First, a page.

I’ll close with a quote from one of my favorite pastors, Mr. Rogers:

“We live in a world in which we need to share responsibility. It’s easy to say, “It’s not my child, not my community, not my world, not my problem.” Then there are those who see the need and respond. I consider those people my heroes.”

At dinner every night, my family goes around the table and shares their high points and low points of the day. We call it “Favorite” and “Not Favorite”. I hope to share with you some of my “Favorites” and “Not Favorites” of the week.

Favorite: Taking my kids to see a movie and dreaming about new events coming to Nebraska City.

Not Favorite: The continued unrest in Ferguson and the vitriol in which people speak to one another about it, especially on social media.

Speaking of social media, I love to connect there. You can see more of my writing and thoughts on my wife and my blog (nebraskabolt.wordpress.com) or follow me on twitter. (@ggbolt16)

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I have been asked to contribute a weekly column to our local newspaper, The Nebraska City Newspress, my goal is that people are reminded that they are loved, they are not alone, and that we can do positive things together as a community. Here is my second column, it’s called “We Are Family”.

As I stood on my porch waving goodbye to the eight other people who had shared my home for the last few days I realized how grateful I am to have a wonderful family.
 
My wife’s family was in town to celebrate a wedding in Omaha and decided to come down to Nebraska City to spend some time with us. All told my wife’s mother, father, aunt, grandmother, sister, brother in law, and our two nieces descended upon our little town to see what “The Good Life” was all about. The visit wasn’t perfect, there were spats between cousins and brothers and sisters, but I wouldn’t change a thing, because it was family time.

We visited Arbor Lodge, Mayhew Cabin, Tree Adventure, the Lewis and Clark Center, our churches, ate at Runza, my wife’s grandmother and aunt even stayed at Whispering Pines Bed and Breakfast. They got the full “Red to the Core” experience. It was such a blessing to have them here with us, even for a short time.

You see, the majority of my wife’s family lives in Oregon, the majority of my family lives in West Virginia. We only get a couple of short visits a year, if we’re lucky, for “Granny and Opa” time or “Grandma and Grandpa” time. What that means is my kids make due with Skype and phone calls from their grandparents and other relatives.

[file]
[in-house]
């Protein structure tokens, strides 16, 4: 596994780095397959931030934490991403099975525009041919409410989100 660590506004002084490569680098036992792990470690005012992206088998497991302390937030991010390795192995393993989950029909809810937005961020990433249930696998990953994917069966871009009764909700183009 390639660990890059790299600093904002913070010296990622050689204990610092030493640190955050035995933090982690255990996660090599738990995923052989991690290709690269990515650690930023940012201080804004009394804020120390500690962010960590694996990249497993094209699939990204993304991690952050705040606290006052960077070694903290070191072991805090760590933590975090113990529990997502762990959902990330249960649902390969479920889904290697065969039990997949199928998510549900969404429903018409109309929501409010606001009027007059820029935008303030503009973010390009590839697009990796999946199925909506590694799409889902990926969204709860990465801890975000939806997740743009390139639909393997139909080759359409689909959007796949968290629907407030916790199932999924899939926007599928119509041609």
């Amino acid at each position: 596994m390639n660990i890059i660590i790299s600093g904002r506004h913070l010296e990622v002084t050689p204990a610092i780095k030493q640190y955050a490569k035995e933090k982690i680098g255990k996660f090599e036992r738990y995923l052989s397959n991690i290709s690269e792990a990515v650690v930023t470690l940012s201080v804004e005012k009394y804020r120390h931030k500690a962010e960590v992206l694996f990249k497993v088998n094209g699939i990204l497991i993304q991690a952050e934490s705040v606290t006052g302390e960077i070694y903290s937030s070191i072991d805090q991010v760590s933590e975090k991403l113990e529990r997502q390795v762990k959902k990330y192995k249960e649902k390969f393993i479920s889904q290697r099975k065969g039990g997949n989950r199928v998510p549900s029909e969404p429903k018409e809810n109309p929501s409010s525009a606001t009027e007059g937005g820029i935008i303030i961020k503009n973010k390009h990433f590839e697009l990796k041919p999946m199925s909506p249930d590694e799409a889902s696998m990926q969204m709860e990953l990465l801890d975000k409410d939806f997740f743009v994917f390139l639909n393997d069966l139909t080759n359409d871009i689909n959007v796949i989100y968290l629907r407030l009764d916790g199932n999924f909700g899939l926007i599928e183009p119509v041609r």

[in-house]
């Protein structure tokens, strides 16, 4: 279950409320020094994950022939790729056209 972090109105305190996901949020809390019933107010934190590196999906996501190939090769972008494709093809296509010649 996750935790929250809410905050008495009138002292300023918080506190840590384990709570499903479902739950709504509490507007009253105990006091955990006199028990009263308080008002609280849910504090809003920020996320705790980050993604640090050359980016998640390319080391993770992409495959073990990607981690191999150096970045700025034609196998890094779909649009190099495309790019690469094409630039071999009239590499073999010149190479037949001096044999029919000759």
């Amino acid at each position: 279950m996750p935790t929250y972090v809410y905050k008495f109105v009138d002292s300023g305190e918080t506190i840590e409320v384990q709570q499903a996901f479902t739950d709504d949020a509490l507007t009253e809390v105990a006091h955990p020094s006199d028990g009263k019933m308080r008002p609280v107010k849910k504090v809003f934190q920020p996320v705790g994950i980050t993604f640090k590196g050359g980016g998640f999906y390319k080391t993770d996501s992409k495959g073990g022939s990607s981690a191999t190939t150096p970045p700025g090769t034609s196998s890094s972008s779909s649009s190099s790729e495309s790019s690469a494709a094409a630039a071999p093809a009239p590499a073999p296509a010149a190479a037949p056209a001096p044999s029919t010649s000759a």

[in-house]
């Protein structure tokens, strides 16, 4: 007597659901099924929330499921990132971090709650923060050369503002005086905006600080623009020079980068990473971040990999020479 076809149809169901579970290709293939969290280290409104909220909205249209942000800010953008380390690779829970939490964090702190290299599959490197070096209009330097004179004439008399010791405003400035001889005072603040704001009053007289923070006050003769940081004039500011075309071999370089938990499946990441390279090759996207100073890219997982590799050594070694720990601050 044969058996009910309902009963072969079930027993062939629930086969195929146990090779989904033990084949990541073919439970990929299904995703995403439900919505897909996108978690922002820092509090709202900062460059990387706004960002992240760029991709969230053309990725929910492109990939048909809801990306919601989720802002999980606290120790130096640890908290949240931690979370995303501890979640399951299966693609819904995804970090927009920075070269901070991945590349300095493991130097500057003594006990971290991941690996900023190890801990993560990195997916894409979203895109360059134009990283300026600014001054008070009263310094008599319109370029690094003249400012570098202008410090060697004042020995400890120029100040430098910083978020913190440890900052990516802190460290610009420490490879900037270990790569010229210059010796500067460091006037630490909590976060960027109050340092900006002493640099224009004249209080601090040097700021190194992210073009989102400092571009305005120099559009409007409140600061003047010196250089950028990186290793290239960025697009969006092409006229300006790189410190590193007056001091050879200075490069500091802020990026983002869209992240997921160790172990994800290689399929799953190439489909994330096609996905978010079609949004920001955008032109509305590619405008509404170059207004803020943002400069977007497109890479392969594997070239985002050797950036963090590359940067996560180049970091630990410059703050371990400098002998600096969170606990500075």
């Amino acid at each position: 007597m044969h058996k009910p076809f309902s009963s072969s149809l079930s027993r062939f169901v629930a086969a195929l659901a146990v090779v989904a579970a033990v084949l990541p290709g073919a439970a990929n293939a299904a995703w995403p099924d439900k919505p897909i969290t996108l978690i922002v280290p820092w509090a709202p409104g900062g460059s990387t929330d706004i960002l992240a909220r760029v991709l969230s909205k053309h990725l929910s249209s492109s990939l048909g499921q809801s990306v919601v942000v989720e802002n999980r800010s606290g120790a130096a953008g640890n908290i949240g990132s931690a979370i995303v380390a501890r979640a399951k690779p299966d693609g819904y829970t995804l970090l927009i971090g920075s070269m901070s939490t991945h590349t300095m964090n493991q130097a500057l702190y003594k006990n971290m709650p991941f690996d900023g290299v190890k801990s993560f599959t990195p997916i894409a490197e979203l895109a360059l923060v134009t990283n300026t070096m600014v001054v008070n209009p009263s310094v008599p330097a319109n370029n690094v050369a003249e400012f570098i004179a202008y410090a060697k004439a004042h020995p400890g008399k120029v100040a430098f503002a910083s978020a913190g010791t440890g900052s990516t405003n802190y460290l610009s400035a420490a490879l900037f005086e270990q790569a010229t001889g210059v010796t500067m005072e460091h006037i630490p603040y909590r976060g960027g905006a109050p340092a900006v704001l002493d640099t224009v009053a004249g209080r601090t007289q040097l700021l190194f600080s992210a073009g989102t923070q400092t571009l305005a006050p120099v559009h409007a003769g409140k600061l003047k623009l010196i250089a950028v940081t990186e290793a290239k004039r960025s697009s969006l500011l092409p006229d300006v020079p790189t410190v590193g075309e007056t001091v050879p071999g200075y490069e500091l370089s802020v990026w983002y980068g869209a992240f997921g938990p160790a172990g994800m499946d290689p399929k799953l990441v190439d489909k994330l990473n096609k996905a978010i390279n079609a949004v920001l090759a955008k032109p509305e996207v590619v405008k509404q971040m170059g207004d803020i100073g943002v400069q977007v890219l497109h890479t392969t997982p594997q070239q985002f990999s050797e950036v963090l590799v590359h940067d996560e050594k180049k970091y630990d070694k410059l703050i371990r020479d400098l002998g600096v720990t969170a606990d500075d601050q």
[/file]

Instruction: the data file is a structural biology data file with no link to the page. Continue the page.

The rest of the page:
My wife and I moved here in part so our schedules would allow for more time as a family and we have achieved that, but what we miss out on is the time with our parents and brothers and sisters and that can be hard. We know that there many in Nebraska City who are lucky enough to have several generations nearby, with aunts and uncles and cousins that can be seen regularly, if not daily. 

For those who are blessed to have that close proximity with your family, for those that are estranged from their family for whatever reason, or for those where proximity is a problem, you are not alone. We as a community can be the surrogate family that people of all ages need. 

Studies have shown that having intergenerational relationships is vital to growth of children. Right now, my children are lucky to have surrogate cousins, brothers and sisters, aunts and uncles, and grandmas and grandpas in town to love them, teach them, and help them grow.

One of the things that is always celebrated about our little town is its sense of community. Yet, there are still people here in need of those kinds of familial relationships that have nurtured so many of us. 

There are grandmas and grandpas in need of adopted grandkids, aunts and uncles in need of adopted nieces and nephews, parents in need of adopted parents, cousins in need of adopted cousins, brother and sisters in need of adopted brothers and sisters, basically we need each other.

If you see someone in need, a parent whose kids seem out of control at the store or a child who seems lost, instead of sitting back worrying about “kids these days”, go and ask them if they need some help. If you’re a parent who knows there are older people in our community who feel abandoned and alone, take your kids to visit them. 

Family is important, it has been a thread that has held the fabric of our nation together. The definition of family has expanded as families have been spread across the country and world. The need for loving relationships that cross blood lines and span generations hasn’t changed, I believe it has become more important. Together when we realize that there is no “them” but only “us”, we can truly live “The Good Life”.